110th Anniversary: The Dehydration and Loss of Ionic Conductivity in Anion Exchange Membranes Due to FeCl₄– Ion Exchange and the Role of Membrane Microstructure
McGrath, Michael J. | Patterson, Nicholas | Manubay, Bryce C. | Hardy, Samantha H. | Malecha, John J. | Shi, Zhangxing | Yue, Xiujun | Xing, Xing | Funke, Hans H. | Gin, Douglas L. | Liu, Ping | Noble, Richard D.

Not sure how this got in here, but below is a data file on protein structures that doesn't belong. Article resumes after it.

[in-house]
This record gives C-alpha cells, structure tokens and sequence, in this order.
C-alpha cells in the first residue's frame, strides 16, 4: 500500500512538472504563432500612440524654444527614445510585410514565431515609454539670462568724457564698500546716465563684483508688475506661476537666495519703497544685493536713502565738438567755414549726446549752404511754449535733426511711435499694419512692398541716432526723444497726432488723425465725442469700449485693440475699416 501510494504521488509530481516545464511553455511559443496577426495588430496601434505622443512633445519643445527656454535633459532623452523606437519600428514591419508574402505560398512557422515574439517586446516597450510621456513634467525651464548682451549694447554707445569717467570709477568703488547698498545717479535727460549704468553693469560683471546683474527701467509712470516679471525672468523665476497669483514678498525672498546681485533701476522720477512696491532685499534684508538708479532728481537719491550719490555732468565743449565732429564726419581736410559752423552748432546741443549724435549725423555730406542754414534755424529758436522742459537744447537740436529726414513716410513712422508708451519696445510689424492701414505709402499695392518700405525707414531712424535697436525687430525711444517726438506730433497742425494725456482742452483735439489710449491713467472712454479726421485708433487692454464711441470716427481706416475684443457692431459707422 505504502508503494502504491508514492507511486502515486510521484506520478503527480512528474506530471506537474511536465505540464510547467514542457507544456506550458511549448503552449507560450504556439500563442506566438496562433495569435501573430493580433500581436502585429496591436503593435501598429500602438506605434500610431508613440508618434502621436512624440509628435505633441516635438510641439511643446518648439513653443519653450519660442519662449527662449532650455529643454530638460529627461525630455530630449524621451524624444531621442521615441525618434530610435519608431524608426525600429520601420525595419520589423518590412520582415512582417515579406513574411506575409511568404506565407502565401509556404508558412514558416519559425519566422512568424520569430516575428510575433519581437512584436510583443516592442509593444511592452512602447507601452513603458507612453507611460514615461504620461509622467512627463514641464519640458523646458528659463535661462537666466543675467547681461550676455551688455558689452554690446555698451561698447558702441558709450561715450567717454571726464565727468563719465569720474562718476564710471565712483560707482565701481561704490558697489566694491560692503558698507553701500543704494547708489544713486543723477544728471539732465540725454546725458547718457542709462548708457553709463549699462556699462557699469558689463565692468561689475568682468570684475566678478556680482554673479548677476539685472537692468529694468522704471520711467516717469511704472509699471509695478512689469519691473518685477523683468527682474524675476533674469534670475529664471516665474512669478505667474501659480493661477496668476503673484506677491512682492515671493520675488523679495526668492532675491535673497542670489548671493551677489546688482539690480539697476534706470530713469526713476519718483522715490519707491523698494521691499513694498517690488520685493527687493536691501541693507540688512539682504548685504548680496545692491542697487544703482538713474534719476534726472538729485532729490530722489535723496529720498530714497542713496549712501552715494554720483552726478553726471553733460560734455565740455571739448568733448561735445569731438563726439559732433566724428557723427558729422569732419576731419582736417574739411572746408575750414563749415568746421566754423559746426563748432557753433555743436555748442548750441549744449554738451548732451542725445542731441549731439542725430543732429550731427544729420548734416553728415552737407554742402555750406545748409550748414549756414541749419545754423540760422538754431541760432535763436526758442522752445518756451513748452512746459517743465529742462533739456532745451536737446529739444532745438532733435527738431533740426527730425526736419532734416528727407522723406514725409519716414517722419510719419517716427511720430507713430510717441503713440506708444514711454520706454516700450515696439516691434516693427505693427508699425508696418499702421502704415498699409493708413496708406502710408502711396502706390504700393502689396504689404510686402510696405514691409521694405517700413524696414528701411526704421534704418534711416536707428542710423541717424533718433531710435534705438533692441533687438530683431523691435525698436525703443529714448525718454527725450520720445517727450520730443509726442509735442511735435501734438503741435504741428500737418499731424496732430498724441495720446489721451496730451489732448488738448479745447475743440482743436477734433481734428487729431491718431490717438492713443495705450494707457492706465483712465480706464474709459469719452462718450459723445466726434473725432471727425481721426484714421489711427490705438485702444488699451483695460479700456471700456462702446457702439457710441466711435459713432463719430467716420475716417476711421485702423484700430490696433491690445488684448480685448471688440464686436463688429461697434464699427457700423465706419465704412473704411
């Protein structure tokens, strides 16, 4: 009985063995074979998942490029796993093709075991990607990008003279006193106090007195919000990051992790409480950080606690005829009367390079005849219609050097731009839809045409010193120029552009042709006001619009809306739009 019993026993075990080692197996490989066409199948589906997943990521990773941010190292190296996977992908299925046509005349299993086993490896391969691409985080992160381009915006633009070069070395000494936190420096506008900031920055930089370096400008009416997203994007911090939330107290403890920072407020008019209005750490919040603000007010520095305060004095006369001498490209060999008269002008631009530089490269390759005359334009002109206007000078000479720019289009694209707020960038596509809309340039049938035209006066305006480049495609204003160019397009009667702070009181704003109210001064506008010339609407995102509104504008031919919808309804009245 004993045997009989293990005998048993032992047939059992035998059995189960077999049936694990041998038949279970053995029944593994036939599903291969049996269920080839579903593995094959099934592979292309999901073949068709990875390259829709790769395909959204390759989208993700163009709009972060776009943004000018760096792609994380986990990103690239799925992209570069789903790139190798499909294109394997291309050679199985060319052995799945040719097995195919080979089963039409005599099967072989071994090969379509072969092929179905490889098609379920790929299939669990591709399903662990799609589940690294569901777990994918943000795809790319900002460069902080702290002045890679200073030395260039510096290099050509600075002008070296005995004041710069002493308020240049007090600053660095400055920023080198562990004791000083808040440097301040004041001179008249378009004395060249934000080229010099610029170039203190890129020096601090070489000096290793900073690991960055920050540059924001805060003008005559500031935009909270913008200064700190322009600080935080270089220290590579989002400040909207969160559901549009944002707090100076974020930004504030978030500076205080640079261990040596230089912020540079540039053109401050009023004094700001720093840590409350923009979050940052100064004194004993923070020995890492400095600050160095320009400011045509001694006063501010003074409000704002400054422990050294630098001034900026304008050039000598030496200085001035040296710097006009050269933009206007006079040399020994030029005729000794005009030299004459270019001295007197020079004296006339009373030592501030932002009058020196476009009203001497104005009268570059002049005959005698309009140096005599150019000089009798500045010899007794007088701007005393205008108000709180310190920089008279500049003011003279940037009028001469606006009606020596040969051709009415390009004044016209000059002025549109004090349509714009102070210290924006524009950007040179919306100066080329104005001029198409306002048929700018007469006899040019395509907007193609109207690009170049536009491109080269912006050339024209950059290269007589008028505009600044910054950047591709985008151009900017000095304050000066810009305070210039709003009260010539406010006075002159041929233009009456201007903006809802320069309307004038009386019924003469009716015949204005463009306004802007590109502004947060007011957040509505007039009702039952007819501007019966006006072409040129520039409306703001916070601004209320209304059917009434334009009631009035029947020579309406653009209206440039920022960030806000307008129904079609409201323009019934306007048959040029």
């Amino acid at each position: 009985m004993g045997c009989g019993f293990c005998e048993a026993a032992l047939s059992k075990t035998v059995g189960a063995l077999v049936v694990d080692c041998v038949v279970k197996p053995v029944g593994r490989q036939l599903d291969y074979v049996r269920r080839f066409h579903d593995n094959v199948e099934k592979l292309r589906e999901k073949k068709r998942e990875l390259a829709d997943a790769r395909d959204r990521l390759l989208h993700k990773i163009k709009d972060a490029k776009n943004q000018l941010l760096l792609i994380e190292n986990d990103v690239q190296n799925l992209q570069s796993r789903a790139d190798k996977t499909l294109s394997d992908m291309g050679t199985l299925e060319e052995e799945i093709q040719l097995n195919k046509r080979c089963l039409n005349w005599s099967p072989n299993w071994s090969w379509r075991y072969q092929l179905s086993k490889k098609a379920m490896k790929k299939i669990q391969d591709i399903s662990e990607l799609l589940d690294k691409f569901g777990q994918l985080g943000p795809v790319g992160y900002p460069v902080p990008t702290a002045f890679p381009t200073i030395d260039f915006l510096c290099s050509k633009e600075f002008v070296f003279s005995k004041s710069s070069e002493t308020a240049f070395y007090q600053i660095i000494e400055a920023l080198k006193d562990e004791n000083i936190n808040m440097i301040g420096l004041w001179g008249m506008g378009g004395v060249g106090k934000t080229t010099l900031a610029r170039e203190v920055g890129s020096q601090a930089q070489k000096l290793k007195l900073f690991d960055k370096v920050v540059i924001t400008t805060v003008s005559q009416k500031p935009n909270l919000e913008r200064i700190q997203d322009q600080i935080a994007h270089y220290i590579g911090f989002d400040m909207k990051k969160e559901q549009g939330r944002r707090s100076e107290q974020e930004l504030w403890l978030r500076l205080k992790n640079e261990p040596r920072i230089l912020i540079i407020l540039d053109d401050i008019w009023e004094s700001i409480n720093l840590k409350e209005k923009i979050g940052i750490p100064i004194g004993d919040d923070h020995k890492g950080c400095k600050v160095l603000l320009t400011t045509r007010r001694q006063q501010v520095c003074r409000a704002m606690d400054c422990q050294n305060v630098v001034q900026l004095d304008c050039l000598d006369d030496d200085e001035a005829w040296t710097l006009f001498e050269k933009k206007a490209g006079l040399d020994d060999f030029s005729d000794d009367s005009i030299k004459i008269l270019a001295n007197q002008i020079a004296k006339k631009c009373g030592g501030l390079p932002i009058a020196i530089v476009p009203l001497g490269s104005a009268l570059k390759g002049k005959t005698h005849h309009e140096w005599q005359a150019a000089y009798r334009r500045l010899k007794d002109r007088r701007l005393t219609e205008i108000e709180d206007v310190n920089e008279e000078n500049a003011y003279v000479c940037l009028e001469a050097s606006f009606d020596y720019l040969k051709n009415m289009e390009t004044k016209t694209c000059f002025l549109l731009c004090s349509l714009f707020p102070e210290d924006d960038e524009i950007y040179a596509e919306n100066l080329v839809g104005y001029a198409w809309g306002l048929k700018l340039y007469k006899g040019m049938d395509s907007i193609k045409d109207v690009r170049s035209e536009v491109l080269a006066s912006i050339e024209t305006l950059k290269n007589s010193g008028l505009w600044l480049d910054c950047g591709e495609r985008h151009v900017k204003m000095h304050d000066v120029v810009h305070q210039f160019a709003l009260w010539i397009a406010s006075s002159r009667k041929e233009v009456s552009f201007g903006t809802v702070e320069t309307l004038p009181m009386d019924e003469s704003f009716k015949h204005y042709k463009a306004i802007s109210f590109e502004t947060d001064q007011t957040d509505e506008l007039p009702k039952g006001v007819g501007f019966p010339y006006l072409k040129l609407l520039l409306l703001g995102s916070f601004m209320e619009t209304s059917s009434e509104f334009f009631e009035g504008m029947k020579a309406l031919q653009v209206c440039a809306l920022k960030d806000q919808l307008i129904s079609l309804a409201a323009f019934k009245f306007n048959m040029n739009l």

Anion-exchange membranes (AEMs) often dehydrate and lose ionic conductivity in ferric chloride solutions used in all-iron or iron–chromium redox flow batteries (RFB). In this work, the change in material and ionic transport properties of three AEMs with similar concentrations of ion exchange sites and hydration numbers (mol H₂O/mol ion exchange site) upon exposure to ferric chloride/hydrochloric acid solutions were studied. Raman spectroscopy and iron sorption measurements show that FeCl₄– occupies a fraction of the AEM ion exchange sites that depends on the ferric chloride concentration in the external solution. The AEM hydration number is linearly proportional to the amount of iron sorbed in the AEMs, suggesting that the displacement of the original hydrated Cl– counterions for unhydrated FeCl₄– is the dominant mechanism for membrane dehydration. The ionic resistivity of the AEMs containing FeCl₄– increased by as much as 4 orders of magnitude due to dehydration and, at high FeCl₃ solution concentrations (≥1.4M), also due to nonideal solution effects. Although the three AEMs have similar ion exchange site concentrations, the AEM with the closer local spacing of ion exchange sites exhibits higher FeCl₄– sorption, and a correspondingly greater dehydration and resistivity increase in dilute FeCl₃ solutions.Show more [+] Less [-]